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Saturday, August 27, 2011

Michael New: Selective Reduction Reveals a Weakness in the Armor of Choice

At NRO the formidable Michael New comments on the reaction of pro-choice bloggers to the recent story in the New York Times discussing the case of women who conceive twins or other multiples through IVF and then opt to “selectively reduce” the pregnancy to a single developing child.  New’s remarks are here.  The Times story is here.  I previously posted on the Times piece here

As New observes, these otherwise adamant proponents of abortion – including the likes of Frances Kissling, William Saletan, as well as commentators at RH Reality Check and Jezebel – “expressed a considerable amount of unease with women who reduce their [multiple] pregnancies to singletons.”

While New does not deny that these expressions may be sincere on some level, he does suggest that they may be strategic.

I think that something different is at work here.  Supporters of legal abortion typically do not argue that they want abortion to be common or widespread.  They make the case that it should be a legal option for women facing unique or difficult circumstances.  They are also aware of polling data that shows that while majorities of Americans think abortion should be a legal option in cases of rape, serious health risks to the mother, or fetal deformity.  However, they are also aware that most Americans disapprove of abortion in cases of economic hardship or a desire to have fewer children.

Now, since abortions are done in private, the rationale for most abortions will remain unclear.  But women who choose to bear only singletons are seeking abortions out of convenience in a very visible way.  Pro-choice activists realize that if this practice is seen as commonplace, that could weaken support for legal abortion.

Given the sensitive subject matter, the New York Times did its best to put a nonjudgmental spin on this.  But the reaction of ardent pro-choice activists is very telling.

Put a bit more cynically, pro-choice advocates feign a kind of understated revulsion at the practice of “selective reduction” where the pregnancy is anything but unintended.  This is done, notwithstanding the logic of abortion, which provides no principled basis for such opposition, but so as to appear moderate and reasonable in order to preserve an unbounded right  to abort for any reason whatsoever.

The reaction of ardent pro-choice activists is, as Michael New says, “very telling” because, as with partial-birth abortion, “selective reduction” reveals a weakness in the armor of choice.  The revulsion that most people feel in response to the procedure is not feigned but genuine.  What those who value unborn human life must continue to do is ask the question: “Why?  Why do you feel this way?  Why do you recoil in horror at this particular choice?”  If the question is pressed, and one is honest with oneself, the person who began as troubled only by “selective reduction” may find him or herself questioning the entire abortion regime.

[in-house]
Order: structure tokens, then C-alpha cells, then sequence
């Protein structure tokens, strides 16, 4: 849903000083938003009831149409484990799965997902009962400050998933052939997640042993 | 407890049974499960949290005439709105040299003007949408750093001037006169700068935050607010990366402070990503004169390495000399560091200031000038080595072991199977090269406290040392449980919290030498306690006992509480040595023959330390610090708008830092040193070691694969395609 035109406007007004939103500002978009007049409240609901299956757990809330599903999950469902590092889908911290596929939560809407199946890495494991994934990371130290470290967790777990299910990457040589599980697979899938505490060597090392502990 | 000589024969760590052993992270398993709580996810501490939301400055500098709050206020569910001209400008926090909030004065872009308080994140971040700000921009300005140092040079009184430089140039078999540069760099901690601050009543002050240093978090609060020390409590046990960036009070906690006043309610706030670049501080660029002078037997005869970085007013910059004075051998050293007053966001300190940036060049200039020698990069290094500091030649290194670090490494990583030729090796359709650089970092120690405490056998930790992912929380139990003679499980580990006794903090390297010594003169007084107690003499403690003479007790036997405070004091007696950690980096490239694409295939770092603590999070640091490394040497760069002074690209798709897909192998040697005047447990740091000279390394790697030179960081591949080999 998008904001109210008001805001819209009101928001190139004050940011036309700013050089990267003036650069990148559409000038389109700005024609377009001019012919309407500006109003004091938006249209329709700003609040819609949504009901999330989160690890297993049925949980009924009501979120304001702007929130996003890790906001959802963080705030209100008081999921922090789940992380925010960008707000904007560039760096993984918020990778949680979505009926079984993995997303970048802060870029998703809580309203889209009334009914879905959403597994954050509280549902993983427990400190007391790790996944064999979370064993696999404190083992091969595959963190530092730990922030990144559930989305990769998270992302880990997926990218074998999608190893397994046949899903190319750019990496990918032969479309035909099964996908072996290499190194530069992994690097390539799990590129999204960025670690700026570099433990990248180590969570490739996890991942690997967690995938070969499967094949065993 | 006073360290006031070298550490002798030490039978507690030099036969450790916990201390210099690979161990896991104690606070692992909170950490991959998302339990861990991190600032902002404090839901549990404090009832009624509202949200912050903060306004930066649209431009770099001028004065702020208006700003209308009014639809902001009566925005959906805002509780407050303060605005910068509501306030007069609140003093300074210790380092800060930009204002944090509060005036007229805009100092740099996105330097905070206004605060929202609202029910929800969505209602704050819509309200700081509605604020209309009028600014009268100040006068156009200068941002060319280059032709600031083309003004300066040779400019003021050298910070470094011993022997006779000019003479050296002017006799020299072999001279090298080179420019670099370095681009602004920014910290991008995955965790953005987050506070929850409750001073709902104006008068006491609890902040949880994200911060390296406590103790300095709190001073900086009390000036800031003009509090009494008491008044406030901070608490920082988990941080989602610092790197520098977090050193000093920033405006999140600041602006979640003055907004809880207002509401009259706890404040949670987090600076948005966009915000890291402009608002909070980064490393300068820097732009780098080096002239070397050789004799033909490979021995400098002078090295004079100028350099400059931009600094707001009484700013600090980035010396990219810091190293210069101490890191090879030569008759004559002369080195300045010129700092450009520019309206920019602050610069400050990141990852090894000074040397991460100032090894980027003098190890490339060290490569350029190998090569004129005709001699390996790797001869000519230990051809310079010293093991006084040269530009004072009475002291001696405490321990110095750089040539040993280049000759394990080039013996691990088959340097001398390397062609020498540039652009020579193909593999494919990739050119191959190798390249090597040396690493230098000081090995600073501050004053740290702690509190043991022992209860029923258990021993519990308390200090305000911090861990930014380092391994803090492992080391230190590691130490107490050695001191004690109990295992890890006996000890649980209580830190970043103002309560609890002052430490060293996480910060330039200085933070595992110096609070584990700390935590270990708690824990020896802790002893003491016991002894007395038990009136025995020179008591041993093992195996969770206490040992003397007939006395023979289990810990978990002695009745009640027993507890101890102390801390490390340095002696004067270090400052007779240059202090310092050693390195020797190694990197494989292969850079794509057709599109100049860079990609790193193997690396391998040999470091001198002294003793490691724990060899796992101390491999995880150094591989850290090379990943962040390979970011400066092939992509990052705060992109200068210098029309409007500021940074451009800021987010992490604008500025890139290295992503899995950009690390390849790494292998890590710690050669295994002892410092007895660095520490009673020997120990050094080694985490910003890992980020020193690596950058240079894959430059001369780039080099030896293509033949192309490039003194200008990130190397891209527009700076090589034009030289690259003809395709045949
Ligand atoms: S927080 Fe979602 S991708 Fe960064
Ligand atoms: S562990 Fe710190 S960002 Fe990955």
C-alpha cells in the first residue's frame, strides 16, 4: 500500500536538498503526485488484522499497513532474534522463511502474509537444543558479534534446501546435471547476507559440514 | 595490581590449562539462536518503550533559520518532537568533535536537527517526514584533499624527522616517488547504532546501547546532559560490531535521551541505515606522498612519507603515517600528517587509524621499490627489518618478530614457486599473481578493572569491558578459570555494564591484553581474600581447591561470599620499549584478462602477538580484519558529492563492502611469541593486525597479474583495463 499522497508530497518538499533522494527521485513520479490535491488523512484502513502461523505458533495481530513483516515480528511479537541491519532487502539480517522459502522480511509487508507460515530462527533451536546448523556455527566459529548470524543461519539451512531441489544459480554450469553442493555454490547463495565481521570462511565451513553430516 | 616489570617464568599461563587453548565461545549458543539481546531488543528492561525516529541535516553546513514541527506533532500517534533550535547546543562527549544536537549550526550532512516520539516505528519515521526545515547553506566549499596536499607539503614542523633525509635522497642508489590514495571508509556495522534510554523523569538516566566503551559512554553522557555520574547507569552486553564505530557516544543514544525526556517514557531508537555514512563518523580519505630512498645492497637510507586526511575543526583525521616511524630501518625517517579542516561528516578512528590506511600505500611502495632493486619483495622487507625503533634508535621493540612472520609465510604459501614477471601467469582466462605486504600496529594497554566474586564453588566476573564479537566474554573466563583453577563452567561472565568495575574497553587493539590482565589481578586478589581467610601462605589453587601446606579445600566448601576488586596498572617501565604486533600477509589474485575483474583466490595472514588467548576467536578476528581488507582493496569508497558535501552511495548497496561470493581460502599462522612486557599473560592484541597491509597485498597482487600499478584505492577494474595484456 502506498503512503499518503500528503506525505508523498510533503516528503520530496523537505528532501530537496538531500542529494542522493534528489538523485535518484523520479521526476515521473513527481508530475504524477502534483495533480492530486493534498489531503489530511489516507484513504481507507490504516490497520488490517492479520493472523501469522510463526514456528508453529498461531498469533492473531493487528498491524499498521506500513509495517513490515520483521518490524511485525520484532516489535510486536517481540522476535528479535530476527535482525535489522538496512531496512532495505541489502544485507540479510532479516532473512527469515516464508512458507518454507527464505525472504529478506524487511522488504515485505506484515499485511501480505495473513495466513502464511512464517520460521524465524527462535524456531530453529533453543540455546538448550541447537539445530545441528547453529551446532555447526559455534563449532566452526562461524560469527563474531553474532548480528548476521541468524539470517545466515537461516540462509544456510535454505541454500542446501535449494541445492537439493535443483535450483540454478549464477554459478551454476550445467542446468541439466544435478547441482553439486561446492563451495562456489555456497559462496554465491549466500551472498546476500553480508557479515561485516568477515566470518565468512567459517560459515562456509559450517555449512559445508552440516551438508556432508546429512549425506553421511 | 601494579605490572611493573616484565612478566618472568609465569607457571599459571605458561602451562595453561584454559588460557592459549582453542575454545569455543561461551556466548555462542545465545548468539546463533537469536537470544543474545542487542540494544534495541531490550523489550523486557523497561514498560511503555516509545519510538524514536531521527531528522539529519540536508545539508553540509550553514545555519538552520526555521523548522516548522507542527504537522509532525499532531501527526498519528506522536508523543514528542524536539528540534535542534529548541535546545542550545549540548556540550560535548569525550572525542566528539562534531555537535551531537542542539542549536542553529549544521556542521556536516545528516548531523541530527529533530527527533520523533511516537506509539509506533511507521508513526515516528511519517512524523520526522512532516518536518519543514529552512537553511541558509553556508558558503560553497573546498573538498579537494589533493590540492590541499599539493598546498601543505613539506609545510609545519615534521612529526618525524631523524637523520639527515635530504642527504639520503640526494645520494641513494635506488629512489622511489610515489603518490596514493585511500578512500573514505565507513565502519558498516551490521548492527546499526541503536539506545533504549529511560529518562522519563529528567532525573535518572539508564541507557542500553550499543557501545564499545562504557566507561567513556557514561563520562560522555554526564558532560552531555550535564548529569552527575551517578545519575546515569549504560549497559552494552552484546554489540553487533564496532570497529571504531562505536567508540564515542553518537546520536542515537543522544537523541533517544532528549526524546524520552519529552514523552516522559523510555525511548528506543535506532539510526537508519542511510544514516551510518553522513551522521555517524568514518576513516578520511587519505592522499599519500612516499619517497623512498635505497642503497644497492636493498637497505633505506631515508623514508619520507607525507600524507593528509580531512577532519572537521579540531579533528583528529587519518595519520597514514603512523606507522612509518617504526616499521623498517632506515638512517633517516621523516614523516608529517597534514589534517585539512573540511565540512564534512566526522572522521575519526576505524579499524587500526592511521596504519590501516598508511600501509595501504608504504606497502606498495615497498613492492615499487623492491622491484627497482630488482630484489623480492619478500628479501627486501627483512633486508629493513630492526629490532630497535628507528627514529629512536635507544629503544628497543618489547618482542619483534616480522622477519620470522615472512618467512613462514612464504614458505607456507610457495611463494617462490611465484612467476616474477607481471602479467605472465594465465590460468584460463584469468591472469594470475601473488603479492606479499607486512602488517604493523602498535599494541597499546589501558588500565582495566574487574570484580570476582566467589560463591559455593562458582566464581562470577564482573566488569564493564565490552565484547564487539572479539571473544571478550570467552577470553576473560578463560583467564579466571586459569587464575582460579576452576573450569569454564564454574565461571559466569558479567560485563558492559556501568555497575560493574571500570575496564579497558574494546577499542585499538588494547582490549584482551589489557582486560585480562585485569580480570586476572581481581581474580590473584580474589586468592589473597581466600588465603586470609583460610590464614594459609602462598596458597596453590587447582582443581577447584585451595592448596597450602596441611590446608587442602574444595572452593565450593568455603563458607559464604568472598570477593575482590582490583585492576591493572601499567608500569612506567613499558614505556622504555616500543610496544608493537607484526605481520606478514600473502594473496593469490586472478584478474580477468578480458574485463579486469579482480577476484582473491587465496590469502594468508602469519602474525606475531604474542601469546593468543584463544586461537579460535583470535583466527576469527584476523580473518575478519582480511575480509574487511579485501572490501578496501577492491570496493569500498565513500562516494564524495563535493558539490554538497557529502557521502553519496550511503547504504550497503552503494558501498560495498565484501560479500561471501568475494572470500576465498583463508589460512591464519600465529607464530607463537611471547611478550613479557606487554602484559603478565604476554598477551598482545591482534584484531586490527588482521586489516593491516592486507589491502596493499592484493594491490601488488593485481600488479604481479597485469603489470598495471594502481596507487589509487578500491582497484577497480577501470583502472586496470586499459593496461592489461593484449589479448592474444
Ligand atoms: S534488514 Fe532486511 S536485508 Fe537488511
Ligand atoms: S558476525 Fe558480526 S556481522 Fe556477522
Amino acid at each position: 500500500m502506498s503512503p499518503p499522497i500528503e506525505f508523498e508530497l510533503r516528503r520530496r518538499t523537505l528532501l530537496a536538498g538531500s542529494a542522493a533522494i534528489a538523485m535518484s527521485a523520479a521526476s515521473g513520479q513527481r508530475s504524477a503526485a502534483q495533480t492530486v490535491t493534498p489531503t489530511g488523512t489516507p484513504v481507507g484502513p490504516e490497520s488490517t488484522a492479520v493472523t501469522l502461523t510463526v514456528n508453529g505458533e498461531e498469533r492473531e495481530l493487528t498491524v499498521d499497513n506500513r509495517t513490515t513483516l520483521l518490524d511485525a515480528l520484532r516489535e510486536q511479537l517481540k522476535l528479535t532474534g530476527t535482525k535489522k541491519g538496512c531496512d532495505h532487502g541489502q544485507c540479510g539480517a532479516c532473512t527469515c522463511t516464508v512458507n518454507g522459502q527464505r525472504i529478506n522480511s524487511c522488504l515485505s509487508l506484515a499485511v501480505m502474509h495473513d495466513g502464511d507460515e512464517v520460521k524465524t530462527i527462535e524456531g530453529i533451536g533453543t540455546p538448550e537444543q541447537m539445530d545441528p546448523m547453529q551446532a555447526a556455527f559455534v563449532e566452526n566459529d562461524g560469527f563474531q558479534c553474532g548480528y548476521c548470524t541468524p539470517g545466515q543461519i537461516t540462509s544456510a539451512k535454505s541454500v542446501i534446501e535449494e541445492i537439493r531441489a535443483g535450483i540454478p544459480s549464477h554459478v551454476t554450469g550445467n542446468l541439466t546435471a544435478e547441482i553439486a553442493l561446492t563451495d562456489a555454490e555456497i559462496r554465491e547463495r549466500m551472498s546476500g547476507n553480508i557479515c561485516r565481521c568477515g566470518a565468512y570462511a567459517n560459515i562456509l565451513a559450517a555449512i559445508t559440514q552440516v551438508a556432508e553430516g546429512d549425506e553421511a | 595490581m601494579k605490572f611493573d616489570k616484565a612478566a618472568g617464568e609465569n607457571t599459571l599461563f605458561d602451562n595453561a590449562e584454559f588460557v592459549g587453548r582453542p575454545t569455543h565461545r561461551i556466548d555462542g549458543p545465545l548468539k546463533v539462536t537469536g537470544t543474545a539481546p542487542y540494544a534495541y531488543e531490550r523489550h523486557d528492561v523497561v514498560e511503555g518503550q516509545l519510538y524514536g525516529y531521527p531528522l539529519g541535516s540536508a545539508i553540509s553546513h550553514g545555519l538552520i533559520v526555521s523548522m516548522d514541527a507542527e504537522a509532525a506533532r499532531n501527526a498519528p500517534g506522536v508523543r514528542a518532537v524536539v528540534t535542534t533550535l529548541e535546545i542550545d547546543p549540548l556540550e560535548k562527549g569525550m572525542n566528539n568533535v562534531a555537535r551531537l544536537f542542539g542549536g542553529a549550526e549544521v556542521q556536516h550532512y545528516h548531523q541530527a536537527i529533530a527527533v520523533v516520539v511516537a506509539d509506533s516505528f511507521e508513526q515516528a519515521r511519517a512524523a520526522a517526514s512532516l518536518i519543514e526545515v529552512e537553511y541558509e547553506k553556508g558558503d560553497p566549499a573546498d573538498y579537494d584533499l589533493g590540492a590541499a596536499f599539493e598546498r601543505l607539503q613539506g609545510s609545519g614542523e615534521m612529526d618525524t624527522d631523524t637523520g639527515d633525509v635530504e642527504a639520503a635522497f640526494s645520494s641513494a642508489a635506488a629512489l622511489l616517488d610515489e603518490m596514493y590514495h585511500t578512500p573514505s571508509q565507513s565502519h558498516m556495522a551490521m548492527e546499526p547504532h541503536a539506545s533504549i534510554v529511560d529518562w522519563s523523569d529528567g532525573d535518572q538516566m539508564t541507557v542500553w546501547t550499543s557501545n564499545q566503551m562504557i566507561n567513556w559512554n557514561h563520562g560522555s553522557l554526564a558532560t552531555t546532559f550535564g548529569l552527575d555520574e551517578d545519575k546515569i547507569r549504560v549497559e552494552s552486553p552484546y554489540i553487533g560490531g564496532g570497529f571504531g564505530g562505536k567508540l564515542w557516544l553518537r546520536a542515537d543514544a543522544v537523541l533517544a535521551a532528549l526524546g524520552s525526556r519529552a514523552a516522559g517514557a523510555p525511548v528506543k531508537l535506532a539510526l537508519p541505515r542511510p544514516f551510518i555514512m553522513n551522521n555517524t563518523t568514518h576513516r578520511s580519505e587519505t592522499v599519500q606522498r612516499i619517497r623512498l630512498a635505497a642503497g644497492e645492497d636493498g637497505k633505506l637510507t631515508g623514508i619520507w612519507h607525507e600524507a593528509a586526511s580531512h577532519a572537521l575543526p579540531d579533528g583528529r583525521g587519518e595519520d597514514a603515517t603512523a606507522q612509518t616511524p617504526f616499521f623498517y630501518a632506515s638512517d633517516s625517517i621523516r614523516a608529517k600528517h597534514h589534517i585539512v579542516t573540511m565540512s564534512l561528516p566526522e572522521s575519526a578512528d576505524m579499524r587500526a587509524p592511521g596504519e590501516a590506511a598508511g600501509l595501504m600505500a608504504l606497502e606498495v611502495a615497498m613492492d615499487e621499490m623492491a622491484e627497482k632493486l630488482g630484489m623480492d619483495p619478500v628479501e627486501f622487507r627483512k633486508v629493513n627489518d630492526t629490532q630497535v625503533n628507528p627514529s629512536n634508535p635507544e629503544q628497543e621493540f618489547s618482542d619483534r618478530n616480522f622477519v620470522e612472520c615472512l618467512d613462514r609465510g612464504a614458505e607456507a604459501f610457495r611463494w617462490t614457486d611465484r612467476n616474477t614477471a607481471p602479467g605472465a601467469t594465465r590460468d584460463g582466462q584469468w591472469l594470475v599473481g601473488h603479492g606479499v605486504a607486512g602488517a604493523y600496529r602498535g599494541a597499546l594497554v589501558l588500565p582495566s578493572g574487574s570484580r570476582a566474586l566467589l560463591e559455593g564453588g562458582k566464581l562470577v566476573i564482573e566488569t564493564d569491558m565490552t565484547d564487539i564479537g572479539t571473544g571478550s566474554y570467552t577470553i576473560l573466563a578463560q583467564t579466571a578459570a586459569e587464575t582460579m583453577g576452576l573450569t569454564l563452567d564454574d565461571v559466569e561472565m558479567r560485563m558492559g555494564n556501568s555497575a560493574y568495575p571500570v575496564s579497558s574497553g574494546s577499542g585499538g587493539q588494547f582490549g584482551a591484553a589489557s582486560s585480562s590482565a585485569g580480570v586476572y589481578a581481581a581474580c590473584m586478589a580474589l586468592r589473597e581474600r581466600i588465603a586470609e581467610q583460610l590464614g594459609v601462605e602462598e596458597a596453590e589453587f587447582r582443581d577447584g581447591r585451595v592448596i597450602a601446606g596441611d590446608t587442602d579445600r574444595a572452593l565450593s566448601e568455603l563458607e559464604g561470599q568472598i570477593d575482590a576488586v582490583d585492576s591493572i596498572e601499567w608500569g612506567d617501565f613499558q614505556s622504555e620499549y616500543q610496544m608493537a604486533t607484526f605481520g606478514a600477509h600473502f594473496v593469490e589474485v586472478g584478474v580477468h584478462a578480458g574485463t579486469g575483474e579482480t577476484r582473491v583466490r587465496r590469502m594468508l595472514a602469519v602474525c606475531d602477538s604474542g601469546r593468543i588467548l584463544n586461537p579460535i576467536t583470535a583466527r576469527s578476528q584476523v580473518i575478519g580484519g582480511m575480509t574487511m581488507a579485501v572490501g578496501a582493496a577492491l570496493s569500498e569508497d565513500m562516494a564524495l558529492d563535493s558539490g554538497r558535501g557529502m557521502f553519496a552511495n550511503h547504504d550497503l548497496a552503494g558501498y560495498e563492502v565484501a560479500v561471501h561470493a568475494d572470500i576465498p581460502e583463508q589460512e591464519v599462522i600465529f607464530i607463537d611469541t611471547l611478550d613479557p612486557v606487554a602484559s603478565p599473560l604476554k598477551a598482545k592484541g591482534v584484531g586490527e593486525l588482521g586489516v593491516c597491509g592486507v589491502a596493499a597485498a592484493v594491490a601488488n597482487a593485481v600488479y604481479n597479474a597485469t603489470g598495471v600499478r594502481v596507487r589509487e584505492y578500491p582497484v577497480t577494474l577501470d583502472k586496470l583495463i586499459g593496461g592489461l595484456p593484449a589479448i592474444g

http://mirrorofjustice.blogs.com/mirrorofjustice/2011/08/michael-new-selective-reduction-reveals-a-weakness-in-the-armor-of-choice.html

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This topic raises all kinds of interesting questions. For me, one of them is why there is no movement in the United States to regulate in vitro fertilization. There can be no twins to "reduce" to singletons if only one embryo is transferred at a time. Sweden, which I think most people would consider far more "permissive" than the United States, limits embryo transfer to one at a time. Most Northern European countries do the same.

And while there is very strong objection in some quarters to government funded embryonic stem-cell research (or *any* embryonic stem-cell research), it seems strange to me that the only permissible source of embryonic stem-cells for government-funded research is "excess" embryos from fertility clinics, and yet there seems to be little opposition to creating the embryos in the first place. The objection is to using them for research.
To directly address John Breen's post, the last to paragraphs seem contradictory to me. If the revulsion of pro-choice advocates to pregnancy "reduction" is feigned, no amount of pressing them on the matter will prick their consciences. There is more than a hint here of the sometimes-explicit charge by pro-lifers that those who support abortion know in their hearts it is murder and are simply lying about it.

I would suggest that one of the factors that makes the "reduction" of twins to a singleton disturbing is that it is usually the case when a woman chooses abortion that it is not just that she does not want a BABY (or another baby, since 61% of women who have abortions already have at least one child). It is that she doesn't want the PREGNANCY. A woman who gets pregnant and merely does not want another baby can go through with the pregnancy and give the baby up for adoption. However, in the case of reducing twins to a singleton, the woman is perfectly willing to go through with the PREGNANCY. In fact, since I think we are talking only about pregnancies achieved through IVF, the woman has gone to a great deal of trouble and expense to get pregnant. There is no significant reasons—medical or otherwise—that I can think of why she can object to being pregnant, whether with one baby or two. Why can she not simply carry both babies to term and give one up for adoption?